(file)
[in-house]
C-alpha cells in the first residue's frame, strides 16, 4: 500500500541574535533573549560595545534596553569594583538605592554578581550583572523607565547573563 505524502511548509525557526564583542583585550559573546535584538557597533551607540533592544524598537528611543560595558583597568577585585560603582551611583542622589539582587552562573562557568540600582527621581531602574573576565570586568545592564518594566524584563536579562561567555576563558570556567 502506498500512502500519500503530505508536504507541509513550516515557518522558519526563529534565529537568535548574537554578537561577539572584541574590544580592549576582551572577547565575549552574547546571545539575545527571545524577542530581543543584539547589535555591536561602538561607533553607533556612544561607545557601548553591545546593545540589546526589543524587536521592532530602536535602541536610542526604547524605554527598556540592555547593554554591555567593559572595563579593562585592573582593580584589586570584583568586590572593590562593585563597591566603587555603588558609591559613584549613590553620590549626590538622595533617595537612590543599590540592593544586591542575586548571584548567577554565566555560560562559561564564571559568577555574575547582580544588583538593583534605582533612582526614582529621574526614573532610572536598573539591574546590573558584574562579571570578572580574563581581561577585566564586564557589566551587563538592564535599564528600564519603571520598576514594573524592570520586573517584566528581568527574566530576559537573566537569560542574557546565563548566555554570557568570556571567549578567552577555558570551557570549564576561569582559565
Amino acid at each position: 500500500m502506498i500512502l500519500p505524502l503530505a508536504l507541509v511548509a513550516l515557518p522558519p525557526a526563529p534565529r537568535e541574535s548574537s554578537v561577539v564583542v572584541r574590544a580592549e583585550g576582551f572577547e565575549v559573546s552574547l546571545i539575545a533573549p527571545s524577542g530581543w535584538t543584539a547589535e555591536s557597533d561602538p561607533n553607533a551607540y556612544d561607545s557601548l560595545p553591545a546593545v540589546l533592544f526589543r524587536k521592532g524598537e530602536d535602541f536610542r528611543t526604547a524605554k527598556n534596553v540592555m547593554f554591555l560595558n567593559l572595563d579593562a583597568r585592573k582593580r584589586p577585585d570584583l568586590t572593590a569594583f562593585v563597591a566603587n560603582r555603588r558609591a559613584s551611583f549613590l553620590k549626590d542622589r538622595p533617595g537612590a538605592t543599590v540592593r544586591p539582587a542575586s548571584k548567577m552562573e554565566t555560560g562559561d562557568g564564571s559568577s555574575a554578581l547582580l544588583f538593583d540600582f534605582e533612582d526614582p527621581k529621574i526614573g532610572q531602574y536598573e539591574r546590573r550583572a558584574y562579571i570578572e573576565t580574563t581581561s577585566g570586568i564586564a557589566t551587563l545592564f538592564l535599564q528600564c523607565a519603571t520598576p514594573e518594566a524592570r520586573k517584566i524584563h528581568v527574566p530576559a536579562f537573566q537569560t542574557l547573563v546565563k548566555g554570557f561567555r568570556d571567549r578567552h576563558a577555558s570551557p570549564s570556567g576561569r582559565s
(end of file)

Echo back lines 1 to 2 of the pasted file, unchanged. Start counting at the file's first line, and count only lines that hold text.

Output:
[in-house]
C-alpha cells in the first residue's frame, strides 16, 4: 500500500541574535533573549560595545534596553569594583538605592554578581550583572523607565547573563 505524502511548509525557526564583542583585550559573546535584538557597533551607540533592544524598537528611543560595558583597568577585585560603582551611583542622589539582587552562573562557568540600582527621581531602574573576565570586568545592564518594566524584563536579562561567555576563558570556567 502506498500512502500519500503530505508536504507541509513550516515557518522558519526563529534565529537568535548574537554578537561577539572584541574590544580592549576582551572577547565575549552574547546571545539575545527571545524577542530581543543584539547589535555591536561602538561607533553607533556612544561607545557601548553591545546593545540589546526589543524587536521592532530602536535602541536610542526604547524605554527598556540592555547593554554591555567593559572595563579593562585592573582593580584589586570584583568586590572593590562593585563597591566603587555603588558609591559613584549613590553620590549626590538622595533617595537612590543599590540592593544586591542575586548571584548567577554565566555560560562559561564564571559568577555574575547582580544588583538593583534605582533612582526614582529621574526614573532610572536598573539591574546590573558584574562579571570578572580574563581581561577585566564586564557589566551587563538592564535599564528600564519603571520598576514594573524592570520586573517584566528581568527574566530576559537573566537569560542574557546565563548566555554570557568570556571567549578567552577555558570551557570549564576561569582559565